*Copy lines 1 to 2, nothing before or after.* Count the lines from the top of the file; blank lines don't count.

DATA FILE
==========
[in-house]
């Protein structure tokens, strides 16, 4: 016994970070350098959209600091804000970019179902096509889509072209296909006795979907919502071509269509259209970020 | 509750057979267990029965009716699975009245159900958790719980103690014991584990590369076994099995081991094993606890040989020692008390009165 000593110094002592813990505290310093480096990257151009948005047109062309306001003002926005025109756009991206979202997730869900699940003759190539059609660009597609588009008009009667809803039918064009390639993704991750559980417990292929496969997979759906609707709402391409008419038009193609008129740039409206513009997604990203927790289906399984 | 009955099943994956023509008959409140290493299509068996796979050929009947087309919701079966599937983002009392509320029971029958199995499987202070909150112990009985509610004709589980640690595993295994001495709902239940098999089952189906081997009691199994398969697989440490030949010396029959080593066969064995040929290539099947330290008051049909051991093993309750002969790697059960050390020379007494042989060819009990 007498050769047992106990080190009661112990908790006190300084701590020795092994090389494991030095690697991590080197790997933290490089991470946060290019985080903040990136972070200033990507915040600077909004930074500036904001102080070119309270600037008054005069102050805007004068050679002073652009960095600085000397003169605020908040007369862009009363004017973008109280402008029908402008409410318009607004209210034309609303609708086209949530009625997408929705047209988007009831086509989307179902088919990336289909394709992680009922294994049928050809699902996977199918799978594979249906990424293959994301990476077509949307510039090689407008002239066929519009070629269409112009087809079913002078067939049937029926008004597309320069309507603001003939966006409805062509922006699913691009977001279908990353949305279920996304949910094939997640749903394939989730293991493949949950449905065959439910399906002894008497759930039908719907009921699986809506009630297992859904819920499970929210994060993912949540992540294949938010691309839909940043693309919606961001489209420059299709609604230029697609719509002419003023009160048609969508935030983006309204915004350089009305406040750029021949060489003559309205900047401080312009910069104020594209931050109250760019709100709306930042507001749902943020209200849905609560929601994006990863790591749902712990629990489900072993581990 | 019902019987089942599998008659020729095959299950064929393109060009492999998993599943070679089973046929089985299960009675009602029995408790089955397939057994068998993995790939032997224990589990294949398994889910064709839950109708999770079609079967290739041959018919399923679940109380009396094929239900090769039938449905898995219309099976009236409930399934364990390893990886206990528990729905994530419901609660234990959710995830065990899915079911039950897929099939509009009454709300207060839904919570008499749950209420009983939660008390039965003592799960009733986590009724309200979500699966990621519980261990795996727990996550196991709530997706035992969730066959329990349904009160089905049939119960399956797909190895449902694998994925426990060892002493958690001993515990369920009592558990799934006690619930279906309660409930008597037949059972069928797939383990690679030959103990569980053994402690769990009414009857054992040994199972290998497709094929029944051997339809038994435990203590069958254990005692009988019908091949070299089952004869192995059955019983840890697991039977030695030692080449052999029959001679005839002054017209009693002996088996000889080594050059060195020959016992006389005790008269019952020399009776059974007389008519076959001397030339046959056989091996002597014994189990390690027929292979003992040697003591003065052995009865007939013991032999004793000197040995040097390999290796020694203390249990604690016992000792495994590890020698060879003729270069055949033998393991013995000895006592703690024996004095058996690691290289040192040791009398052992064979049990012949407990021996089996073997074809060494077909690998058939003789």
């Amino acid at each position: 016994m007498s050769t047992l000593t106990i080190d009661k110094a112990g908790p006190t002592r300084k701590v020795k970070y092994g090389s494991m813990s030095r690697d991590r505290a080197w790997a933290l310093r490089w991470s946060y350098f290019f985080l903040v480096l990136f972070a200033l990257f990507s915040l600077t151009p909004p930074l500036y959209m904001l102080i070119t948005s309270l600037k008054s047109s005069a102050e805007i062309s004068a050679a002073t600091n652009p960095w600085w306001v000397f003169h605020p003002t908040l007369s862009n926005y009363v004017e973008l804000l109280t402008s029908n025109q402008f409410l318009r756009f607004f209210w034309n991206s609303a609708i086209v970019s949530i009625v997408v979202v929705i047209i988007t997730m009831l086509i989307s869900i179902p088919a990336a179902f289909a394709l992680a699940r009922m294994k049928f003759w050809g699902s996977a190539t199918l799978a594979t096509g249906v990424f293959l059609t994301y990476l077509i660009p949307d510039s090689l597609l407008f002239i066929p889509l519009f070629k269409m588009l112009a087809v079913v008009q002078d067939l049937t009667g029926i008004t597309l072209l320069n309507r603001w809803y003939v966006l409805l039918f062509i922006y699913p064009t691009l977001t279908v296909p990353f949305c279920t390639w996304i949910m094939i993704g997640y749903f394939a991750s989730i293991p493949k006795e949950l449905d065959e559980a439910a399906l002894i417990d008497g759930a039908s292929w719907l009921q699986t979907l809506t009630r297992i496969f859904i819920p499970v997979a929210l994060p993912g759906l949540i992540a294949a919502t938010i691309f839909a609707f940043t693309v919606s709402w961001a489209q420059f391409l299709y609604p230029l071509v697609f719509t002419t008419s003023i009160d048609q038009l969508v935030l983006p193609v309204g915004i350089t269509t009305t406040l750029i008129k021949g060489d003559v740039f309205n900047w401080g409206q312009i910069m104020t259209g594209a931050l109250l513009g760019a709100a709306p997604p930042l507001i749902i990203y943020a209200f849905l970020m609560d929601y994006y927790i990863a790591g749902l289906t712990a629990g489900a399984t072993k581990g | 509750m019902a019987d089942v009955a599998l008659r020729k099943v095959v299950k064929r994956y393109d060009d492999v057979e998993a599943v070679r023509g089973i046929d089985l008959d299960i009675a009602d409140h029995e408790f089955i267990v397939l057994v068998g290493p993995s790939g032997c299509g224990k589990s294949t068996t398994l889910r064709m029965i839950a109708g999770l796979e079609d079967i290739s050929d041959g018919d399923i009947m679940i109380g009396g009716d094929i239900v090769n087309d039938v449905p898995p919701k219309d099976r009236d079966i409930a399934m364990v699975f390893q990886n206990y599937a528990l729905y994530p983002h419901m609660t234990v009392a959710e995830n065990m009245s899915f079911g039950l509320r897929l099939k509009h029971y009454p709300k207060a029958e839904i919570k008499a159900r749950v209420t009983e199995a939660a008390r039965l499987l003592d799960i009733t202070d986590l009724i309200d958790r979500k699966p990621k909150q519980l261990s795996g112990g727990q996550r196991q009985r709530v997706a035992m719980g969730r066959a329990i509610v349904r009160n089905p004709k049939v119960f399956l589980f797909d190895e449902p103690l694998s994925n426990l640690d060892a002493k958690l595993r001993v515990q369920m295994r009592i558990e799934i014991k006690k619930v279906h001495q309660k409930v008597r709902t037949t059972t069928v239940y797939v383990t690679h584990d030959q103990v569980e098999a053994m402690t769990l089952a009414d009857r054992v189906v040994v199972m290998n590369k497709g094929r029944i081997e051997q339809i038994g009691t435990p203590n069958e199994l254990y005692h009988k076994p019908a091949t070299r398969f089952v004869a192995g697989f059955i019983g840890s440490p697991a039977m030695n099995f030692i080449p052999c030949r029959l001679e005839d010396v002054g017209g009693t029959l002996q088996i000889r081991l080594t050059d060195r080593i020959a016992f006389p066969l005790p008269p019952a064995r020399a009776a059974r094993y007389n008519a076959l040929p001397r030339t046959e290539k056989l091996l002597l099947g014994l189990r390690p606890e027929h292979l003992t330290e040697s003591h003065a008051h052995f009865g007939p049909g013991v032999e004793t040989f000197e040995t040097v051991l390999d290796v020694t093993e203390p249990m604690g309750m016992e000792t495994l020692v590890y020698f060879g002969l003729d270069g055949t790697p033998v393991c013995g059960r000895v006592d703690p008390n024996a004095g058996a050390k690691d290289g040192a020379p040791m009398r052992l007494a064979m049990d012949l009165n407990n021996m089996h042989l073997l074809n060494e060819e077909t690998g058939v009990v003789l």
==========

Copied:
[in-house]
């Protein structure tokens, strides 16, 4: 016994970070350098959209600091804000970019179902096509889509072209296909006795979907919502071509269509259209970020 | 509750057979267990029965009716699975009245159900958790719980103690014991584990590369076994099995081991094993606890040989020692008390009165 000593110094002592813990505290310093480096990257151009948005047109062309306001003002926005025109756009991206979202997730869900699940003759190539059609660009597609588009008009009667809803039918064009390639993704991750559980417990292929496969997979759906609707709402391409008419038009193609008129740039409206513009997604990203927790289906399984 | 009955099943994956023509008959409140290493299509068996796979050929009947087309919701079966599937983002009392509320029971029958199995499987202070909150112990009985509610004709589980640690595993295994001495709902239940098999089952189906081997009691199994398969697989440490030949010396029959080593066969064995040929290539099947330290008051049909051991093993309750002969790697059960050390020379007494042989060819009990 007498050769047992106990080190009661112990908790006190300084701590020795092994090389494991030095690697991590080197790997933290490089991470946060290019985080903040990136972070200033990507915040600077909004930074500036904001102080070119309270600037008054005069102050805007004068050679002073652009960095600085000397003169605020908040007369862009009363004017973008109280402008029908402008409410318009607004209210034309609303609708086209949530009625997408929705047209988007009831086509989307179902088919990336289909394709992680009922294994049928050809699902996977199918799978594979249906990424293959994301990476077509949307510039090689407008002239066929519009070629269409112009087809079913002078067939049937029926008004597309320069309507603001003939966006409805062509922006699913691009977001279908990353949305279920996304949910094939997640749903394939989730293991493949949950449905065959439910399906002894008497759930039908719907009921699986809506009630297992859904819920499970929210994060993912949540992540294949938010691309839909940043693309919606961001489209420059299709609604230029697609719509002419003023009160048609969508935030983006309204915004350089009305406040750029021949060489003559309205900047401080312009910069104020594209931050109250760019709100709306930042507001749902943020209200849905609560929601994006990863790591749902712990629990489900072993581990 | 019902019987089942599998008659020729095959299950064929393109060009492999998993599943070679089973046929089985299960009675009602029995408790089955397939057994068998993995790939032997224990589990294949398994889910064709839950109708999770079609079967290739041959018919399923679940109380009396094929239900090769039938449905898995219309099976009236409930399934364990390893990886206990528990729905994530419901609660234990959710995830065990899915079911039950897929099939509009009454709300207060839904919570008499749950209420009983939660008390039965003592799960009733986590009724309200979500699966990621519980261990795996727990996550196991709530997706035992969730066959329990349904009160089905049939119960399956797909190895449902694998994925426990060892002493958690001993515990369920009592558990799934006690619930279906309660409930008597037949059972069928797939383990690679030959103990569980053994402690769990009414009857054992040994199972290998497709094929029944051997339809038994435990203590069958254990005692009988019908091949070299089952004869192995059955019983840890697991039977030695030692080449052999029959001679005839002054017209009693002996088996000889080594050059060195020959016992006389005790008269019952020399009776059974007389008519076959001397030339046959056989091996002597014994189990390690027929292979003992040697003591003065052995009865007939013991032999004793000197040995040097390999290796020694203390249990604690016992000792495994590890020698060879003729270069055949033998393991013995000895006592703690024996004095058996690691290289040192040791009398052992064979049990012949407990021996089996073997074809060494077909690998058939003789």